According to the book, she is on her 644th crane when she dies, but her brother says she really made 1400 paper cranes and some of her paper cranes are still available for viewing as a message for peace. It is a poignant story, and just writing the summary brought back the details of a lively spirit forever taken from the world, and I was shaken.

The nuclear threat is ever there.

Mindless tweets on the subject by dictators leave me in an uneasy state of mind. We have the power to annihilate all lifeforms and spread widespread suffering. How many Sadako’s does humanity have to lose before we embrace all-encompassing peace? Isn’t one Sadako too many?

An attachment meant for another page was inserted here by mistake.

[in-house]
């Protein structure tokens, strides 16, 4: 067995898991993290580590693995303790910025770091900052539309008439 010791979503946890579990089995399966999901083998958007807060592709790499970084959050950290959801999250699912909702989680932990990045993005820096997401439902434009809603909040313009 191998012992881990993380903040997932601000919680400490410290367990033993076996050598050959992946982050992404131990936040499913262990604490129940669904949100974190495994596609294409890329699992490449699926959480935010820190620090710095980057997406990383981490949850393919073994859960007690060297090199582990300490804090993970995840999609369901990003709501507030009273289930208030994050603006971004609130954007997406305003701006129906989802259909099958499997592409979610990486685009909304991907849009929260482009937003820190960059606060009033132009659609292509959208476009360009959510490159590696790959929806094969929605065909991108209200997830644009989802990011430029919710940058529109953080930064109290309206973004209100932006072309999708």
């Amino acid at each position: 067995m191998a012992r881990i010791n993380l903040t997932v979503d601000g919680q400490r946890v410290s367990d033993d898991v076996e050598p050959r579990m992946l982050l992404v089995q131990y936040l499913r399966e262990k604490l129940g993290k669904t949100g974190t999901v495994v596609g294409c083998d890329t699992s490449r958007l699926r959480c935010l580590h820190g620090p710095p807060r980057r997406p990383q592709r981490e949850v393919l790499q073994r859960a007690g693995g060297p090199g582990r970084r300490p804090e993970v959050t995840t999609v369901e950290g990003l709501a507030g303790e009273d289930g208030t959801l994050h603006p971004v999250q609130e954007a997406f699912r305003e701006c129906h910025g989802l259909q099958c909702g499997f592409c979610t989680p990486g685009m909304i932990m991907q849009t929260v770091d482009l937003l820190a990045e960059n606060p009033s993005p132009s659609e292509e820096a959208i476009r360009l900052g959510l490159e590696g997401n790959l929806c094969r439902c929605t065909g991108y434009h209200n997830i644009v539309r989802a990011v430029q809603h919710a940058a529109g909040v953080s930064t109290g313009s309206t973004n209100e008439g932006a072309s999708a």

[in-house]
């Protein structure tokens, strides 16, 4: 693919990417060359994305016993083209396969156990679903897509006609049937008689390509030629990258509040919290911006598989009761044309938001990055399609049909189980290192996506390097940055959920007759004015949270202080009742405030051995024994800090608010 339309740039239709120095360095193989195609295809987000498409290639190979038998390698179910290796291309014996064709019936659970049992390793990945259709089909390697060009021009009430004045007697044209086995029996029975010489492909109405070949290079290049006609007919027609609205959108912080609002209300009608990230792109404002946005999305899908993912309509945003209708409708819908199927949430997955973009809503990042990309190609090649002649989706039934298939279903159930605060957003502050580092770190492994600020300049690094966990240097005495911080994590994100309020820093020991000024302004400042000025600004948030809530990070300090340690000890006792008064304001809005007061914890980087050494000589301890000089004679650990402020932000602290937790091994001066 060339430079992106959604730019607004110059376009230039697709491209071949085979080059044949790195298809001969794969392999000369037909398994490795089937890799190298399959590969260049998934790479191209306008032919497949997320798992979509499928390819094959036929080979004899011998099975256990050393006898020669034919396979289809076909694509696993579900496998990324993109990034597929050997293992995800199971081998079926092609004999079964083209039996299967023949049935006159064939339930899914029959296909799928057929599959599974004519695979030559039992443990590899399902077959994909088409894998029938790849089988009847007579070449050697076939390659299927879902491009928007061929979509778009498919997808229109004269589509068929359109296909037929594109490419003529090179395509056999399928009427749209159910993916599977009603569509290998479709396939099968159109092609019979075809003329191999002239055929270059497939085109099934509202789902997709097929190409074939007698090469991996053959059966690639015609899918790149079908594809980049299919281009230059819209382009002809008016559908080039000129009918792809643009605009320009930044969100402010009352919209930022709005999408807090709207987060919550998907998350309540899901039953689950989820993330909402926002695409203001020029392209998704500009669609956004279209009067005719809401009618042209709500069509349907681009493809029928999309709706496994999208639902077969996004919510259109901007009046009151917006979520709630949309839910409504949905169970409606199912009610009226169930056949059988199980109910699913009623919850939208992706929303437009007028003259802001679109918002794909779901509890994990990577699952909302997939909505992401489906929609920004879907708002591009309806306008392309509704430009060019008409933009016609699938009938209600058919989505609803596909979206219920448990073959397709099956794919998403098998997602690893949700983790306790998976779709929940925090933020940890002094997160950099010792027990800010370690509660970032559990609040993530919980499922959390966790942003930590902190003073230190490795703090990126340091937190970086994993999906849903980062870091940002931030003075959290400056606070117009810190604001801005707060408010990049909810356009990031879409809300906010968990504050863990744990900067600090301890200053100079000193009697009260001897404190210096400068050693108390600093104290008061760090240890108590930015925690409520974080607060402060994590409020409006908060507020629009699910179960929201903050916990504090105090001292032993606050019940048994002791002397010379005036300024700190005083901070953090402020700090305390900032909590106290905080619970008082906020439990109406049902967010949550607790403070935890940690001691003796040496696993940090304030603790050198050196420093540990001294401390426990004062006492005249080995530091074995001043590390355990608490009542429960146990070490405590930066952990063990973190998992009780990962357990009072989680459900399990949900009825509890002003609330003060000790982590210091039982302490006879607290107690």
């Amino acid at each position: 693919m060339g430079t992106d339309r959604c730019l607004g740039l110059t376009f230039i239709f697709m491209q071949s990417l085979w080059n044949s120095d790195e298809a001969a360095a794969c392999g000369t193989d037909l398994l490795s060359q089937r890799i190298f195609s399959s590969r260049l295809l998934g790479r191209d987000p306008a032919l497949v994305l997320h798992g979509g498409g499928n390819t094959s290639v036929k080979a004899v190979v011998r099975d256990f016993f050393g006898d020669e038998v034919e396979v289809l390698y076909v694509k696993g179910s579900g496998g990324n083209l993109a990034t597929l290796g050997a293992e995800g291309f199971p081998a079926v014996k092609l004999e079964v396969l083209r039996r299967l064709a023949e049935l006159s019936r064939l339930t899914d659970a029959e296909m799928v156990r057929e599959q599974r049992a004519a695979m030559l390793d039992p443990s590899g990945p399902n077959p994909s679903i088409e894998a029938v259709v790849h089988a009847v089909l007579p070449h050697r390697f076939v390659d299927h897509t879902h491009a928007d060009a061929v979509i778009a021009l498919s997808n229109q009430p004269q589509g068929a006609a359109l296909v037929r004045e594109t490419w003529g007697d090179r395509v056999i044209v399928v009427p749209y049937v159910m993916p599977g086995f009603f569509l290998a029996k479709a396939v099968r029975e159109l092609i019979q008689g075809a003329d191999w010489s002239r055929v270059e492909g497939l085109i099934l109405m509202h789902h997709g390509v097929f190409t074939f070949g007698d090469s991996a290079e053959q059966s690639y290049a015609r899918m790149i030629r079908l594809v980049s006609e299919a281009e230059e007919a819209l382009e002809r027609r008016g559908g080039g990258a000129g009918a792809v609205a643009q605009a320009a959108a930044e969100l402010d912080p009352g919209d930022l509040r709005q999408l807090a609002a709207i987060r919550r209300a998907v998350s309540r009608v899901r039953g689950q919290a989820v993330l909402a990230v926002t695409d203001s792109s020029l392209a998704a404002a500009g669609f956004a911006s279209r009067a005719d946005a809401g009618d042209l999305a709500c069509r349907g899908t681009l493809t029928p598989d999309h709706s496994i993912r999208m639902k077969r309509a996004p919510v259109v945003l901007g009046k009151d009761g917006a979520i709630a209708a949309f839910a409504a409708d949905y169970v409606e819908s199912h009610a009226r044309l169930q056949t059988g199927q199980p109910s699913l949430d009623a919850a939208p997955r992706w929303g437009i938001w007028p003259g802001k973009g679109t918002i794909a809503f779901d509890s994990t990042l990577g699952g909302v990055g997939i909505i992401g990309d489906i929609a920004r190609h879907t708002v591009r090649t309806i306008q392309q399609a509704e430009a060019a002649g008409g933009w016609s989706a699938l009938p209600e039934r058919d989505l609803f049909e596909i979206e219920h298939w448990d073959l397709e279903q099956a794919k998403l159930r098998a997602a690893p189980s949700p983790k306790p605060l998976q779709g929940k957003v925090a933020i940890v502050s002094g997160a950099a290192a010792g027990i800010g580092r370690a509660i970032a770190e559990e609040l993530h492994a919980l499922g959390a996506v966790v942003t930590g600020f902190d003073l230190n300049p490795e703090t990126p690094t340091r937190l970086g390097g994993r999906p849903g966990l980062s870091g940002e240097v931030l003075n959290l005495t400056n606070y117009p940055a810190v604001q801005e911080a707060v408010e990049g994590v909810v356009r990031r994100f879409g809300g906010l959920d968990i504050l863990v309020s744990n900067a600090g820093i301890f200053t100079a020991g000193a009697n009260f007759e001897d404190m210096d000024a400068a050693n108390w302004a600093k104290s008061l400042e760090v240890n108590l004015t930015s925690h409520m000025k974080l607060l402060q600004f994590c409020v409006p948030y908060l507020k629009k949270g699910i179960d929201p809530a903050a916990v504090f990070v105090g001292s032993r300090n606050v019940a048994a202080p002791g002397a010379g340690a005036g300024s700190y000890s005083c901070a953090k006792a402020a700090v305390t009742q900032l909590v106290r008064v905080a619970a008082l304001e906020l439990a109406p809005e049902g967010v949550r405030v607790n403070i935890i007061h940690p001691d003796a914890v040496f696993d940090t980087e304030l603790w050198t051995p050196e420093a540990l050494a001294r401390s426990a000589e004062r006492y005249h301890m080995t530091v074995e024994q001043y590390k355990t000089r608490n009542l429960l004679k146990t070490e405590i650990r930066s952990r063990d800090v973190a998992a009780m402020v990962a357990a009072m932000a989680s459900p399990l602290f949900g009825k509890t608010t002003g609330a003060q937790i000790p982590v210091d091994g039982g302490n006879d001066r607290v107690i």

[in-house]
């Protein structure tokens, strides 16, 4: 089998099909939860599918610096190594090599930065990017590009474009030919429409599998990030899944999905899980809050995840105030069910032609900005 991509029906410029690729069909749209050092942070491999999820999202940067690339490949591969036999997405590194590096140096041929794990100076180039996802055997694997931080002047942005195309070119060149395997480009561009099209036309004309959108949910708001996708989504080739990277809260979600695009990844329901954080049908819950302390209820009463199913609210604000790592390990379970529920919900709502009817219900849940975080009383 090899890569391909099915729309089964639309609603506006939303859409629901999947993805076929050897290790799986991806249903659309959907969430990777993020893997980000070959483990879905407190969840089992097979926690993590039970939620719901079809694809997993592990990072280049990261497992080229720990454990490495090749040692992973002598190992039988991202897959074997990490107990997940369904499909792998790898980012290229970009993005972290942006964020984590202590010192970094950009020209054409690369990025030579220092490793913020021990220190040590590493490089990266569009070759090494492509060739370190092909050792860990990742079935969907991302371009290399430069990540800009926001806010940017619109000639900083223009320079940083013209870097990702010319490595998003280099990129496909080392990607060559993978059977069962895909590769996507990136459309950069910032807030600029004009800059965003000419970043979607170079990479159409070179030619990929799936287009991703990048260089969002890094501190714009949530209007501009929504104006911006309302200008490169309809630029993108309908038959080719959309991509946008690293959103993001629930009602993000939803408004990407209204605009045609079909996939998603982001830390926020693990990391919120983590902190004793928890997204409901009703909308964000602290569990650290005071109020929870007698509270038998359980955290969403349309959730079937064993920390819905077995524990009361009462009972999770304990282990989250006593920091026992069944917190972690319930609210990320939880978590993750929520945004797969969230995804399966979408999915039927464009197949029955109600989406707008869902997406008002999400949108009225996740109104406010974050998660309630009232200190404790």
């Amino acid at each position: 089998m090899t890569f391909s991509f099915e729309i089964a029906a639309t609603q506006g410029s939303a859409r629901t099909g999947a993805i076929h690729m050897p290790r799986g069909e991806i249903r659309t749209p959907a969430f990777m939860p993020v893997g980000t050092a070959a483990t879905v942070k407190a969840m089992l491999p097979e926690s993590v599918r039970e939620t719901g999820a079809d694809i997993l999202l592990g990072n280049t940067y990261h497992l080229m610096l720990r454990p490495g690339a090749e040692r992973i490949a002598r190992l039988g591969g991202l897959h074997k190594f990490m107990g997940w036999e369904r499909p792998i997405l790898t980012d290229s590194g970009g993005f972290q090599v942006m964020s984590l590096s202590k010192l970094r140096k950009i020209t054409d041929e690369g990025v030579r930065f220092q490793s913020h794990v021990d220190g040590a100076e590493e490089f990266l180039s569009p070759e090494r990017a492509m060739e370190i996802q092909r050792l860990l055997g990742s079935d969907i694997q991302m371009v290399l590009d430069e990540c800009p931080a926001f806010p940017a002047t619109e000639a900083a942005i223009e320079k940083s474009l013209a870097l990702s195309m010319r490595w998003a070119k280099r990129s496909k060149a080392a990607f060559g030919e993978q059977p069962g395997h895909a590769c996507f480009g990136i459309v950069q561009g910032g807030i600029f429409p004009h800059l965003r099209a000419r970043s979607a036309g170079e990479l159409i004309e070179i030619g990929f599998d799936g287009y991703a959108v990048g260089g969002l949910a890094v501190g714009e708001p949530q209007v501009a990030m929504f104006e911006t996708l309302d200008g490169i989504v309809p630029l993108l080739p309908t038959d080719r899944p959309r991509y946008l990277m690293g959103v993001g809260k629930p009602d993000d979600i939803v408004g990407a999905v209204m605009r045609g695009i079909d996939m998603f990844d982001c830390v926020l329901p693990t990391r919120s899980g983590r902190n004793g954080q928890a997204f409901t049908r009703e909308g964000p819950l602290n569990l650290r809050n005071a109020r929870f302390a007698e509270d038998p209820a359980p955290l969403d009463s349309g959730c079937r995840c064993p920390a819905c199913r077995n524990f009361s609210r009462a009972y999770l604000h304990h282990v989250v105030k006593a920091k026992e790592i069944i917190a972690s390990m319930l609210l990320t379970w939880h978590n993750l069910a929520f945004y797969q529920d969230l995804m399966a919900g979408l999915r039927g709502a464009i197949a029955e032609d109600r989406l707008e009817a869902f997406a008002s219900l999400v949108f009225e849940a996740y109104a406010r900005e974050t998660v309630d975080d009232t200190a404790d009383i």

Compellingly told, it is a light book with a heavy message. Oh! How heartless is warfare and why oh why did humanity have to develop nuclear weapons? I said aloud – a loud lament with silence as an answer.

In the world today, we still have roughly 18000 weapons, some of which are considered strategic weapons which means they can be launched into countries half a globe away. Most of these remaining weapons are much more powerful than the ones dropped over Hiroshima and Nagasaki in Japan 75 years ago. The number of nuclear weapons has come down considerably from 70000 weapons in 1985.  

Humans still have with them, the power to destroy Earth and all its life-forms many times over. Even as the Earth is reeling from the Coronavirus attacks, the blasts in Lebanon are a chilling reminder of what is possible with the remaining arsenal of weapons in the world: nuclear or otherwise.